Daily Management Review

Japan's New Corporate Governance Rules Will Be Tested By Bid To Take Over Toshiba


Japan's New Corporate Governance Rules Will Be Tested By Bid To Take Over Toshiba
The recent changes in rules in Japan for improving transparency of corporates and protect the interest of minority shareholders will be tested by the possible bid for Japanese conglomerate Toshiba Corp as well as the corporate governance at a company that has been hit by scandals in recent years. 
This takeover bid has now cast the spotlight on the efforts of the government of the third largest economy of the world to attract more foreign investments even as global private equity companies are on the lookout for more big-ticket deals in the country.
A series of accounting and other scandals has hit Toshiba in recent years along with the resignation of the company’s CEO Nobuaki Kurumatani earlier this week because of criticisms on corporate governance issues. Recent reports have suggested a number of buyout companies are preparing bids to take Toshiba private. 
Analysts expect the board of the Japanese conglomerate, which has interests in a range of areas including escalators and sewerage plants, to consider the bids by a number of private equity firms including one from CVC Capital Partners that had proposed a deal worth $20 billion.
"This is the next big corporate governance test for Toshiba: whether they will run an open and transparent process, in line with METI's Fair M&A Guidelines," said Seth Fischer, Oasis Management chief investment officer and Toshiba shareholder.
New rules to provide greater protections for minority investors during transactions were brought in 2019 by Japan's Ministry of Economy, Trade and Industry (METI) which included laying down of a process to securing fair deal terms.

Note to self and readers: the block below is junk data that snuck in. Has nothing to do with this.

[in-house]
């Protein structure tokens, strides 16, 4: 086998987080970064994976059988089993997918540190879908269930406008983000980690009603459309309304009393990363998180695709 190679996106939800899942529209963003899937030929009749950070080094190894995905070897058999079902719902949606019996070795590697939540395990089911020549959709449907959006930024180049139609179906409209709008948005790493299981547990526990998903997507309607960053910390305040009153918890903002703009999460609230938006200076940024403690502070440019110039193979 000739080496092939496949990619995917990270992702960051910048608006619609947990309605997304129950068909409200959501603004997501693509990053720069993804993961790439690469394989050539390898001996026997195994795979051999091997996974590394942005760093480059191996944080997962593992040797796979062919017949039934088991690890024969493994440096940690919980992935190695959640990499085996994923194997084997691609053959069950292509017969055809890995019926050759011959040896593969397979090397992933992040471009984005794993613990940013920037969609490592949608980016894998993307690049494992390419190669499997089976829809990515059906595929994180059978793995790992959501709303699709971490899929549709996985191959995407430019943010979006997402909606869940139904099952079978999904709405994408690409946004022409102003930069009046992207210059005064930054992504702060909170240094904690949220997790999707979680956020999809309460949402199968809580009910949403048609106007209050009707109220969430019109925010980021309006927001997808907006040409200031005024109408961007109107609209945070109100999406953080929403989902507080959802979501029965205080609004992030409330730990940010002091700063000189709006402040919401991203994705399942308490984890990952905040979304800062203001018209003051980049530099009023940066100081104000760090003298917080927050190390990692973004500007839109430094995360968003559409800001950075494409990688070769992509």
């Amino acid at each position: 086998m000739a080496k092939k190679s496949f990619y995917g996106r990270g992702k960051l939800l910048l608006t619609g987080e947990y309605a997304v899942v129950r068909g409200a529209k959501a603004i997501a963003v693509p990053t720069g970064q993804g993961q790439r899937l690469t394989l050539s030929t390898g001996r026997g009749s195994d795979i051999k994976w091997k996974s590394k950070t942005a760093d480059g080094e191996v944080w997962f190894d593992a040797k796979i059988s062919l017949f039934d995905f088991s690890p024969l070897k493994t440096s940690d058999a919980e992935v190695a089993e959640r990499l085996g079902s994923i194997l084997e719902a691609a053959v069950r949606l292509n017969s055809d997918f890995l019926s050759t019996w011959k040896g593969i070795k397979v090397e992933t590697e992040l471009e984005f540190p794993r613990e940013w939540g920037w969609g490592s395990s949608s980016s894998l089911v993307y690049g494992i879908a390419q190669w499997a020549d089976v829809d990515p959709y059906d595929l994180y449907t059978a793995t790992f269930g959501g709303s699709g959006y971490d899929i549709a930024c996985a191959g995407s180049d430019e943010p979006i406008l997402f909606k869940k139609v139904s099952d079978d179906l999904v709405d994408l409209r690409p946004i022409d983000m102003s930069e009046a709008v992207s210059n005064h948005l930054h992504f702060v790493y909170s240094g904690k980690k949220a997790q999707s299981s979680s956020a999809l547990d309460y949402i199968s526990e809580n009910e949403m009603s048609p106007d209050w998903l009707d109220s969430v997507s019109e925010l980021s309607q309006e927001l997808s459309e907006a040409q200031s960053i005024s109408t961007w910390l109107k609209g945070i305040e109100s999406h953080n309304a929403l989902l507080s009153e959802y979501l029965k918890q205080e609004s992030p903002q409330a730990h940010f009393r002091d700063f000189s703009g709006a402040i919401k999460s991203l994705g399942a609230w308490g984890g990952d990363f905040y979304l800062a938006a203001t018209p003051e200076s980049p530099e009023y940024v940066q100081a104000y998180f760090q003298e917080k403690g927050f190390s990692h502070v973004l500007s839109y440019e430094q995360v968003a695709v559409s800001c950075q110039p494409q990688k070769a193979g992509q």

Under the new rules, Toshiba for example, will have to set up a special committee of independent outside directors and auditors for evaluating the proposed deal.
However some investors have criticised the rules because of their voluntary nature.
The third largest equity market of the world, Japan ranked was ranked seventh in Asia in terms of corporate governance – even behind Malaysia and Thailand, according to the latest list prepared by the Asian Corporate Governance Association (ACGA).
Codes of best practice and guidelines were the focus of the recent measures taken in Japan to improve governance standards instead such efforts being focused on company law and regulation, said the investor organisation.
"Takeover protections for minority shareholders in Japan, are much weaker than in other developed Asian markets such as Hong Kong and Singapore," said Jamie Allen Secretary General of the ACGA.
The foreign ownership of strategically important companies is another of the complicated elements for investors as these regulations were recently tightened in Japan. The regulations in this regards could potentially allow the government to prevent the attempted takeover of Toshiba, whose technology is used in defence systems, by foreign private equity bidders.
Allen cited concerns of some investors that if Toshiba was taken private with government help and support, it could result in similar measures being taken for other undervalued companies in 'restricted industries'.
The bid for Toshiba could also lead to more corporate activity in Japan which in turn could result in better and improved standards of corporate governance, said Ashley Pittard, head of global equities at Sydney-based Pendal Group.
"Japanese companies are making improvements in corporate governance aspects but it's moving at a glacial pace," he said.